The Newhouses brought the ax down yet again on the Star-Ledger today, slashing 167 jobs, including 40 in the paper’s newsroom.

That’s just the latest blow to a paper which had 350 journalists in 2008 and which now has an anemic 116. It’s a catastrophe for news coverage in a notoriously corrupt state, though at least some of Advance Publications’s Jersey reporting has been centralized at NJ.com. Some of these papers are getting to the point where there’s nothing left to save.

You can see the Star-Ledger’s structural problems easily, as well as the mismanagement that has exacerbated them. The paper had 750 employees, but just 20 percent of them were journalists. It had journalists overlapping beats at the paper and NJ.com. and was headed for a $19 million loss in 2014 (perhaps more than its entire newsroom cost).

— Meantime, things are going better at the Minneapolis Star Tribune, which has resisted gutting its newsroom and which has implemented a successful digital-subscription program. It’s now being eyed by a local billionaire:

The sale would be a pivotal moment for the media company, which emerged from bankruptcy in 2009 with the challenge of reinventing itself for a digital audience while also keeping its print editions robust. Since then, the company has expanded its readership, stabilized its finances and striven journalistically, winning two Pulitzer Prizes in 2013.

“Right now, I think the Star Tribune has great leadership,” said Dan Sullivan, Cowles Chair of Media Management and Economics at the University of Minnesota. “They’re one of the real success stories in terms of major dailies today”…

Despite ongoing challenges in print advertising, the Star Tribune has been “solidly profitable” in every year since its restructuring, Klingensmith said, characterizing the profits as consistently “in the eight digits.”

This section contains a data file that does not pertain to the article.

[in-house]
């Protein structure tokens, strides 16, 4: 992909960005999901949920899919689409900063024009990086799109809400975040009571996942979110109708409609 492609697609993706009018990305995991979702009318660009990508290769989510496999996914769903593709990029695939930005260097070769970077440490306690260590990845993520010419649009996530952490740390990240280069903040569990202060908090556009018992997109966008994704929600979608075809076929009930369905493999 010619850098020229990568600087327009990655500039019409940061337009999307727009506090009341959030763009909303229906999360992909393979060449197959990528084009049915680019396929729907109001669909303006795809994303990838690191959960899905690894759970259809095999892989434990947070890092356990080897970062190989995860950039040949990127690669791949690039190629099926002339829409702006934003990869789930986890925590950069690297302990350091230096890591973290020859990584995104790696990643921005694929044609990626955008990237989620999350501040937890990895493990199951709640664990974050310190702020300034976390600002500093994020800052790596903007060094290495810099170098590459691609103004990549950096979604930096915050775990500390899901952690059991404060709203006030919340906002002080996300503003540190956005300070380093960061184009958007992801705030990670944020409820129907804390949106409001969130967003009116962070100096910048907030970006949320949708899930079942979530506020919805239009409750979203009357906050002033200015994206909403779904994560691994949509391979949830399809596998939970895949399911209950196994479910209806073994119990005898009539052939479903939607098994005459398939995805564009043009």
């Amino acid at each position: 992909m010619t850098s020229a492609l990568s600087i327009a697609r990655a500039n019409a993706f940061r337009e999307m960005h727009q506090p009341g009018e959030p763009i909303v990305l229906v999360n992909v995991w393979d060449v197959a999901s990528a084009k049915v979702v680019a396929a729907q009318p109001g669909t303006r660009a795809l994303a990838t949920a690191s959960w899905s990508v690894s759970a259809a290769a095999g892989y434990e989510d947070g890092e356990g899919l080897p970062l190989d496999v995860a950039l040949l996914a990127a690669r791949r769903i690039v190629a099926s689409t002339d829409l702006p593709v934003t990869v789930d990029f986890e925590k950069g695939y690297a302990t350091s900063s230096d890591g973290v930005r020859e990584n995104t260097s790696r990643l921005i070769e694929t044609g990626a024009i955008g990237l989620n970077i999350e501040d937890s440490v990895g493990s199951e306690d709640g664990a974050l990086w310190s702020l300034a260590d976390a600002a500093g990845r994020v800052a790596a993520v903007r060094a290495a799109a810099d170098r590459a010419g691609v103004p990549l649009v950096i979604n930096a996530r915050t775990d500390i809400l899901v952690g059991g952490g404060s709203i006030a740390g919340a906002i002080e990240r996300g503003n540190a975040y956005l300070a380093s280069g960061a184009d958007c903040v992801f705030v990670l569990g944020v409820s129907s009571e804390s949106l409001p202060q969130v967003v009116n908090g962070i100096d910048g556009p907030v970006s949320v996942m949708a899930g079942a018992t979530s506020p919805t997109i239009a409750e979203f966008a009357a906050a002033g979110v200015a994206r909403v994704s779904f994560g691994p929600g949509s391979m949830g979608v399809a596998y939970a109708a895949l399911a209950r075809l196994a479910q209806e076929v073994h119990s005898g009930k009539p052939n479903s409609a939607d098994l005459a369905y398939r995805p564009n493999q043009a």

The Strib still makes at least $10 million a year, and it’s building a digital business that relies on readers as well as advertisers to make the eventual leap to digital-only. Perhaps the Newhouses should take a field trip to Minneapolis. Just please don’t buy the paper!

— The Pew Research Center reports that news-industry revenue have plunged by one-third since 2006, a loss of about $30 billion in real terms. With the collapse of advertising, reader revenue now comprises 24 percent of journalism revenue across print, broadcast, and online.

There is, however, a twist to those numbers: Even as it has grown as a share of the total pie, in actual dollars, news-related audience revenue is about the same as what it was in 2006. Adjusting for inflation, the 2006 figure is estimated at around $15 billion, just as it is today. But that doesn’t mean it’s been stable all those years.

Newspaper circulation revenue, after five years of decline from 2006-2011, grew 5% in 2012, tied to both print price increases and digital subscription plans. It is expected to stay even or see slightly smaller gains in 2013. In the television news business, retransmission fees, which ultimately benefit cable and broadcast networks and their newsrooms, have been steadily on the rise over the past handful of years as has the typical monthly cable bill.

Pew Research estimates the retransmission money funneled to TV newsrooms has doubled since 2006.

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Ryan Chittum is a former Wall Street Journal reporter, and deputy editor of The Audit, CJR's business section. If you see notable business journalism, give him a heads-up at rc2538@columbia.edu. Follow him on Twitter at @ryanchittum.